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If you no longer require a role to be carried out for your business, you make a relevant employee ‘redundant.’ Before making a decision, you should consult with the employee through a redundancy consultation. These consultations are precautionary measures you should take to ensure that you are not subject to unfair dismissal claims under Australian law. 

 The law also requires employers to follow any consultation requirements specified in modern awards and enterprise agreements when making employees redundant. If you do not follow these requirements, an outgoing employee could have a successful unfair dismissal claim against you, as their termination will not be a genuine redundancy. This article outlines five practical steps you can take to formally conduct a redundancy consultation and remain compliant under Australian law.

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What is a Genuine Redundancy? 

A genuine redundancy is where you:

  • no longer need a role in your business to be performed due to changes in the operational requirements of the business;
  • comply with the consultation obligations in the modern award or enterprise agreement that covers your employee; and
  • have considered redeploying your employees within your business. 

1. Notify Staff

The first step in the redundancy consultation process is to notify your staff that their role is at risk of redundancy. You should explain that, due to changes in your business’ operational requirements, you wish to make their role redundant. You should also inform them of the consultation process and that you will formally discuss the situation and consider any redeployment opportunities with them.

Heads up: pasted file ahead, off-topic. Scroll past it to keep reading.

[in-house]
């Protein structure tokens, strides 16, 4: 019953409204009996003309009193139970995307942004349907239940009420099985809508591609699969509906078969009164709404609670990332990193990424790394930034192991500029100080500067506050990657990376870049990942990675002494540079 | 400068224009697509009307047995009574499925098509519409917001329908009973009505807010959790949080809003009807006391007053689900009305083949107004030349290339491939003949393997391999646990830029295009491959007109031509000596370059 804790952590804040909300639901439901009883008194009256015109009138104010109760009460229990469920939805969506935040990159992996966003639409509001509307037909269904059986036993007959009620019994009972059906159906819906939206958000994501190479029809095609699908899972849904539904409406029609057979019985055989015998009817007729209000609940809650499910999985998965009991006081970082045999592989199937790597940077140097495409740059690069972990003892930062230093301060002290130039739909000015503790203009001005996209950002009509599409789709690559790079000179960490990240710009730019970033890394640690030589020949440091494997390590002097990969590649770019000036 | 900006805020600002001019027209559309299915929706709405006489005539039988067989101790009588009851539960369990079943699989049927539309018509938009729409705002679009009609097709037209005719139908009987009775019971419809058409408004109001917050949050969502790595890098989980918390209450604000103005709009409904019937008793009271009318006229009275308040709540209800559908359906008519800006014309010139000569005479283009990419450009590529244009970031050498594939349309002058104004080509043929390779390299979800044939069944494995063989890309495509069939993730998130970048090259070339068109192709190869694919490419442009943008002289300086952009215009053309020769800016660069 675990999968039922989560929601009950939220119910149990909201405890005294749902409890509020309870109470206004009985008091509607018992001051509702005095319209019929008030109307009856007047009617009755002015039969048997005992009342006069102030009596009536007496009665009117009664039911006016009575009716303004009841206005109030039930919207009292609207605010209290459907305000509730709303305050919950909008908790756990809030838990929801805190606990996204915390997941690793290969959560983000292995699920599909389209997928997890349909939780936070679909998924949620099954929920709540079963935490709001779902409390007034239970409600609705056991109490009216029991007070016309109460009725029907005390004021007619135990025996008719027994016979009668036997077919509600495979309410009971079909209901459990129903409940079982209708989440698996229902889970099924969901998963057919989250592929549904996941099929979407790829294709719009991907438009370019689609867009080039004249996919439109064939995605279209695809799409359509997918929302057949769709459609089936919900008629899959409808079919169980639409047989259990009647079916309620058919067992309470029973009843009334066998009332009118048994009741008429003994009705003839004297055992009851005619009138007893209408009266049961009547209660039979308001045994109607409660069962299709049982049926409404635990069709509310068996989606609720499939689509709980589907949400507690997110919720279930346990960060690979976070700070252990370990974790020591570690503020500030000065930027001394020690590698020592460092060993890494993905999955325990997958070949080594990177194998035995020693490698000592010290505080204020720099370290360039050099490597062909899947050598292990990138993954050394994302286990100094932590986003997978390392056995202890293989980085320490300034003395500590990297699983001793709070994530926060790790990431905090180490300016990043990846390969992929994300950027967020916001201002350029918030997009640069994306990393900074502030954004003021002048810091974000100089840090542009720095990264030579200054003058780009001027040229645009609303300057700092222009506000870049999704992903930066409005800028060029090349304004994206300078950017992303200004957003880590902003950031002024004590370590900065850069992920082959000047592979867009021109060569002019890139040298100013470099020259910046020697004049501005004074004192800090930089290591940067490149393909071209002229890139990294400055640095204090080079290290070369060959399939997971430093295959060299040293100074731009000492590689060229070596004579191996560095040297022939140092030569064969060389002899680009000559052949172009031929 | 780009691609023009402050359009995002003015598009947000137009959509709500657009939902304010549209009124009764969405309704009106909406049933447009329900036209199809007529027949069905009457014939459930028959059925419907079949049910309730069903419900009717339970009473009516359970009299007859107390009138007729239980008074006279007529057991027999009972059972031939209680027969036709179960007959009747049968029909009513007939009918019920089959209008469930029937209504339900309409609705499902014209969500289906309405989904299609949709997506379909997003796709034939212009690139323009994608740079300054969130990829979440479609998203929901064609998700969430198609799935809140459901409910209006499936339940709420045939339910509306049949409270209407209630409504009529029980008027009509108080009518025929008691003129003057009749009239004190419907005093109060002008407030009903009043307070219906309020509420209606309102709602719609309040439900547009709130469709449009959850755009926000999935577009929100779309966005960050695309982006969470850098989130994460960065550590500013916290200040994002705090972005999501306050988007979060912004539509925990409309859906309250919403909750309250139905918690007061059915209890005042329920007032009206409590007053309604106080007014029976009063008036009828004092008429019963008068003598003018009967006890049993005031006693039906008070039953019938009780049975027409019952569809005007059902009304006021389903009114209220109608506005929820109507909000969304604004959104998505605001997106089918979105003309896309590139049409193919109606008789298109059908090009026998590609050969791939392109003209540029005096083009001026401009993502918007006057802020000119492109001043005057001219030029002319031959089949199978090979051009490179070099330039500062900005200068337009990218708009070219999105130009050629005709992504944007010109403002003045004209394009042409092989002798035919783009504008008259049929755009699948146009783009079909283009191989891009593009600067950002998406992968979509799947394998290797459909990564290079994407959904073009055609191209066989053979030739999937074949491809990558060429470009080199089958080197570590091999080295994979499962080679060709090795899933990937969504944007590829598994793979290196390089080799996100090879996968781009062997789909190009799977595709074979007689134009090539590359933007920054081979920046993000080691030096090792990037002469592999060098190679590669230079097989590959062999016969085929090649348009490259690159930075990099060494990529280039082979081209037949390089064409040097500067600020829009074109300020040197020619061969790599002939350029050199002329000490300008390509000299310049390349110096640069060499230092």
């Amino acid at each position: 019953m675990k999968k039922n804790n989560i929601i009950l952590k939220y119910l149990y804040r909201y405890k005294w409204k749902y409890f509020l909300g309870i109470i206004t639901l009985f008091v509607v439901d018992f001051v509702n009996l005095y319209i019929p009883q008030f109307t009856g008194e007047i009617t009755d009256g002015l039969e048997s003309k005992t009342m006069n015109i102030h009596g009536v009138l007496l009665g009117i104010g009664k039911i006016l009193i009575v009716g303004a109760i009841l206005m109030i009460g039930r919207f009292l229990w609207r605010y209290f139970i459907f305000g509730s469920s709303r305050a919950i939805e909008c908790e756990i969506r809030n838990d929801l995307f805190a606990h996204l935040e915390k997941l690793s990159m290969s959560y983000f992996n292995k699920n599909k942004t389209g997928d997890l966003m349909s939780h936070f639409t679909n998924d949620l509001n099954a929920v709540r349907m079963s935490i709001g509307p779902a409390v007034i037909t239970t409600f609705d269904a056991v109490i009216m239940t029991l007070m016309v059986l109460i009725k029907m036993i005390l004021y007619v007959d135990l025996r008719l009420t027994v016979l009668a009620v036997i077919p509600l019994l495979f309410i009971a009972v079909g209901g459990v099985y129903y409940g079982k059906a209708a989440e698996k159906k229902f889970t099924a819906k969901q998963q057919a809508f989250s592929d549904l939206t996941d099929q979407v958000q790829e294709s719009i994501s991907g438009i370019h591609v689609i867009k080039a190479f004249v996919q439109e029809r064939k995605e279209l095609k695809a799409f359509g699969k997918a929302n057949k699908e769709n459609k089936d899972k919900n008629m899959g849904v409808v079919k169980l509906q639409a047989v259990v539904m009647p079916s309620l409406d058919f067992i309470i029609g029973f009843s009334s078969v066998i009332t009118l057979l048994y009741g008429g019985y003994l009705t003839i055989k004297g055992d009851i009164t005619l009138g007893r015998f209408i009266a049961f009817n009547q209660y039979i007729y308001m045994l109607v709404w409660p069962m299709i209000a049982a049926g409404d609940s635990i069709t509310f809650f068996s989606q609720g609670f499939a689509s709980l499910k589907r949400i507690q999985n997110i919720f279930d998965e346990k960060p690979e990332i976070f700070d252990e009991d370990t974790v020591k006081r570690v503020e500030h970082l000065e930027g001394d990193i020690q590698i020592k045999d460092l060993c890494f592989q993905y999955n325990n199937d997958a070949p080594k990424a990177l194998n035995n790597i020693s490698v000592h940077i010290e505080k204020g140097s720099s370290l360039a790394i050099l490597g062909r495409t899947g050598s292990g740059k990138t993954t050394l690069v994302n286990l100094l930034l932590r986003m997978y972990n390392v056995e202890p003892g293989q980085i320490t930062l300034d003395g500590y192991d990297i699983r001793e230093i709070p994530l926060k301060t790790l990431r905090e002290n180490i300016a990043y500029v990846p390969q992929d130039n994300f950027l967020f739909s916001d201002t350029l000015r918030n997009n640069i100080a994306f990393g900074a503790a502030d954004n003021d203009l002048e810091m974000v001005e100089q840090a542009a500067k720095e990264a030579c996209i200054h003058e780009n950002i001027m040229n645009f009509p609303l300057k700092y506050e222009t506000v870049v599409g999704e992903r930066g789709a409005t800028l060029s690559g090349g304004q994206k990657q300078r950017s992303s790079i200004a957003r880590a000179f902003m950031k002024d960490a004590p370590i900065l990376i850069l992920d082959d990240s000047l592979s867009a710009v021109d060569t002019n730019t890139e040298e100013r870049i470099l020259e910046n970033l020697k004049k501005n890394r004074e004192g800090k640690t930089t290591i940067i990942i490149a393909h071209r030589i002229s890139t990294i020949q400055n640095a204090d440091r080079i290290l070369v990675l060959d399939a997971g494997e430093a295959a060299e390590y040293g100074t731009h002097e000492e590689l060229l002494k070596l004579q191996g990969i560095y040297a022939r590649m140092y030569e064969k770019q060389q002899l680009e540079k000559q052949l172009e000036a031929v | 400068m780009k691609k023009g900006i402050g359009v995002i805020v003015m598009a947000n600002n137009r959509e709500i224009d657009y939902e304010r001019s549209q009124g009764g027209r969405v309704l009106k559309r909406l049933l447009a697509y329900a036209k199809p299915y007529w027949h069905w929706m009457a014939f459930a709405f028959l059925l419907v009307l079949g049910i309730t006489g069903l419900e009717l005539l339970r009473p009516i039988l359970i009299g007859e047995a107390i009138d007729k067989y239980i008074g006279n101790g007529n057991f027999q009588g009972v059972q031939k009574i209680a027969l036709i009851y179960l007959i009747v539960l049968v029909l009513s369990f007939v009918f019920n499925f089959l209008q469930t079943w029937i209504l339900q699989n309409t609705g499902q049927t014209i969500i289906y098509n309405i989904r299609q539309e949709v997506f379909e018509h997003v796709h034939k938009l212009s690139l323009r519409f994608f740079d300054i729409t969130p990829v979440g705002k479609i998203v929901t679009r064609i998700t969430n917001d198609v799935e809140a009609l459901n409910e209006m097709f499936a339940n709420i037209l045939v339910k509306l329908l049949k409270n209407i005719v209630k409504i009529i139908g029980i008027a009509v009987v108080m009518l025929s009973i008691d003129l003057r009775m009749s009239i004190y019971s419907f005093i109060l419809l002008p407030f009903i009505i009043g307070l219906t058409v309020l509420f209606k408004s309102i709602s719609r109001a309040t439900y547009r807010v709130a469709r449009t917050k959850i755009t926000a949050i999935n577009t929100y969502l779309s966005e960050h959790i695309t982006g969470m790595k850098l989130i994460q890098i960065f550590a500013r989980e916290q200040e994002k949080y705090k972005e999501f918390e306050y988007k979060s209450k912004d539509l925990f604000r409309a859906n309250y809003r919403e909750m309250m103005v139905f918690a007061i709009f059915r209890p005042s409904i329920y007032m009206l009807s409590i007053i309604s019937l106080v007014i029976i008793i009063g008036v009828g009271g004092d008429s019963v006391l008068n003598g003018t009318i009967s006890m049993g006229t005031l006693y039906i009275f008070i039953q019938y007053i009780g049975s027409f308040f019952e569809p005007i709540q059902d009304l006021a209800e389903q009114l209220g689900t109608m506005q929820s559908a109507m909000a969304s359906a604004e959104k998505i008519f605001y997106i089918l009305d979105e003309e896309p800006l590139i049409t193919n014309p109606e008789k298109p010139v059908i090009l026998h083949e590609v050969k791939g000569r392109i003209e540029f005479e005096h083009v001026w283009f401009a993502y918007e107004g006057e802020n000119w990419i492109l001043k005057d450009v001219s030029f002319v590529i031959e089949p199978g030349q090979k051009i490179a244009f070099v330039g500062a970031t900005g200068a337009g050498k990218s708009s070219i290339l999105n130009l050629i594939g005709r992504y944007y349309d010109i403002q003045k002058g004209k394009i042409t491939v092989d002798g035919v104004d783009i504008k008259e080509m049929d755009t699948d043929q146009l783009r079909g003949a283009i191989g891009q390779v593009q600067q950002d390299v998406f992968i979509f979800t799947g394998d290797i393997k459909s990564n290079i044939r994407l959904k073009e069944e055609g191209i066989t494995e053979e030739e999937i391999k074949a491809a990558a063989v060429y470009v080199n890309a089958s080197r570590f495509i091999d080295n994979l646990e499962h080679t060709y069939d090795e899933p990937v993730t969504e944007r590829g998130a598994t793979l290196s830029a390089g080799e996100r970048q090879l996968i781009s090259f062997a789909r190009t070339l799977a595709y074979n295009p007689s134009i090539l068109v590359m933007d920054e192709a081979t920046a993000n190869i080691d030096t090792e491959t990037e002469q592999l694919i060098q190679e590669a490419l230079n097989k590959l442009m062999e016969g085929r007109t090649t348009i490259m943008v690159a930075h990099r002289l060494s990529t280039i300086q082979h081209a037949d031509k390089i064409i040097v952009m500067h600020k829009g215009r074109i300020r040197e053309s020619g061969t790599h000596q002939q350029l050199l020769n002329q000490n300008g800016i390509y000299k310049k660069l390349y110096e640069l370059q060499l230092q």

2. Consult With Affected Staff

The next step is to meet with any affected employees to discuss the proposed redundancy and provide them with an opportunity to put forward any suggestions they have to avoid redundancy. You should also consider any opportunities for redeployment as an alternative to redundancy during this meeting.

Redeployment is where you ‘transfer’ an employee affected by redundancy to another role within your business. For example, if you are shutting down your Sydney CBD store but your shop in Newtown will continue to operate, you could offer your employee redeployment to an available role at the Newtown store. 

Although redeployment will not always be a feasible option, it is important that you consider it. If you deny an employee a reasonable redeployment opportunity, you may face a claim of unfair dismissal. 

3. Communicate the Outcome

You will need to hold a final meeting with the affected employees to notify them of the outcome. During this meeting, you should recap the situation to date, outline alternative options you have considered (such as redeployment opportunities), and confirm that the position will be made redundant.

4. Issue a Termination Letter

After confirming all redundant roles orally, you should issue a letter confirming the redundancy and outcome of the redundancy consultation. Likewise, set out any final entitlements you owe to your employee. You should also confirm whether your employees will be required to work during their notice period or be paid in lieu of notice

You should check the employee’s employment contract to determine their notice period.

For example, under the National Employment Standards (NES), the notice periods for termination are: